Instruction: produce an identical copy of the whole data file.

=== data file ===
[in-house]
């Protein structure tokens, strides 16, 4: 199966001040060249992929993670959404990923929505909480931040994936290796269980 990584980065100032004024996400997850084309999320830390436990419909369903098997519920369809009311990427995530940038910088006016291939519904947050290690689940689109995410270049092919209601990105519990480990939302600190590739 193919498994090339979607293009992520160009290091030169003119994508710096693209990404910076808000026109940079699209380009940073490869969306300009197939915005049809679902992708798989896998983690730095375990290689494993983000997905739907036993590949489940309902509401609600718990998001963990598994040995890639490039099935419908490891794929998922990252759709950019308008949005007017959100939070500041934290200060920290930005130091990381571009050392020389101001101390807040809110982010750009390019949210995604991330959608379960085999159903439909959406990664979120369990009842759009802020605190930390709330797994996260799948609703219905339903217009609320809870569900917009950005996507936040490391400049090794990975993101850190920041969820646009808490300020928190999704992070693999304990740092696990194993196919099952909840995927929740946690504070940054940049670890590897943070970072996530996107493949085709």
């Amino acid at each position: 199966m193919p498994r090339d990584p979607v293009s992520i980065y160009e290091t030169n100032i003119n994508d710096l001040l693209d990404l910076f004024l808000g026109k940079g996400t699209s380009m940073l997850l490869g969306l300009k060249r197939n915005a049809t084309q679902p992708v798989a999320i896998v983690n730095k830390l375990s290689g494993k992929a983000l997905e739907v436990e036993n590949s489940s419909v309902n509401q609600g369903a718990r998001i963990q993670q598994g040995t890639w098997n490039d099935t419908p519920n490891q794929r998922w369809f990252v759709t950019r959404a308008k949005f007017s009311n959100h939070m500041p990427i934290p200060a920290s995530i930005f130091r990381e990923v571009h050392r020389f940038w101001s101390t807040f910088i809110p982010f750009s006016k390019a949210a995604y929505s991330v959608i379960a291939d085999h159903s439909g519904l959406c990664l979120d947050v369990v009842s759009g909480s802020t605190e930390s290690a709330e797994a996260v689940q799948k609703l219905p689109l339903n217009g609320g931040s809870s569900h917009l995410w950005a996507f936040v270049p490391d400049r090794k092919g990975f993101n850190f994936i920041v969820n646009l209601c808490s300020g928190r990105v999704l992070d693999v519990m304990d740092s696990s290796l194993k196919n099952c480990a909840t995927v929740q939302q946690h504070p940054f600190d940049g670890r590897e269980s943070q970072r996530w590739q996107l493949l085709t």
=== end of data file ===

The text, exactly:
[in-house]
């Protein structure tokens, strides 16, 4: 199966001040060249992929993670959404990923929505909480931040994936290796269980 990584980065100032004024996400997850084309999320830390436990419909369903098997519920369809009311990427995530940038910088006016291939519904947050290690689940689109995410270049092919209601990105519990480990939302600190590739 193919498994090339979607293009992520160009290091030169003119994508710096693209990404910076808000026109940079699209380009940073490869969306300009197939915005049809679902992708798989896998983690730095375990290689494993983000997905739907036993590949489940309902509401609600718990998001963990598994040995890639490039099935419908490891794929998922990252759709950019308008949005007017959100939070500041934290200060920290930005130091990381571009050392020389101001101390807040809110982010750009390019949210995604991330959608379960085999159903439909959406990664979120369990009842759009802020605190930390709330797994996260799948609703219905339903217009609320809870569900917009950005996507936040490391400049090794990975993101850190920041969820646009808490300020928190999704992070693999304990740092696990194993196919099952909840995927929740946690504070940054940049670890590897943070970072996530996107493949085709």
């Amino acid at each position: 199966m193919p498994r090339d990584p979607v293009s992520i980065y160009e290091t030169n100032i003119n994508d710096l001040l693209d990404l910076f004024l808000g026109k940079g996400t699209s380009m940073l997850l490869g969306l300009k060249r197939n915005a049809t084309q679902p992708v798989a999320i896998v983690n730095k830390l375990s290689g494993k992929a983000l997905e739907v436990e036993n590949s489940s419909v309902n509401q609600g369903a718990r998001i963990q993670q598994g040995t890639w098997n490039d099935t419908p519920n490891q794929r998922w369809f990252v759709t950019r959404a308008k949005f007017s009311n959100h939070m500041p990427i934290p200060a920290s995530i930005f130091r990381e990923v571009h050392r020389f940038w101001s101390t807040f910088i809110p982010f750009s006016k390019a949210a995604y929505s991330v959608i379960a291939d085999h159903s439909g519904l959406c990664l979120d947050v369990v009842s759009g909480s802020t605190e930390s290690a709330e797994a996260v689940q799948k609703l219905p689109l339903n217009g609320g931040s809870s569900h917009l995410w950005a996507f936040v270049p490391d400049r090794k092919g990975f993101n850190f994936i920041v969820n646009l209601c808490s300020g928190r990105v999704l992070d693999v519990m304990d740092s696990s290796l194993k196919n099952c480990a909840t995927v929740q939302q946690h504070p940054f600190d940049g670890r590897e269980s943070q970072r996530w590739q996107l493949l085709t």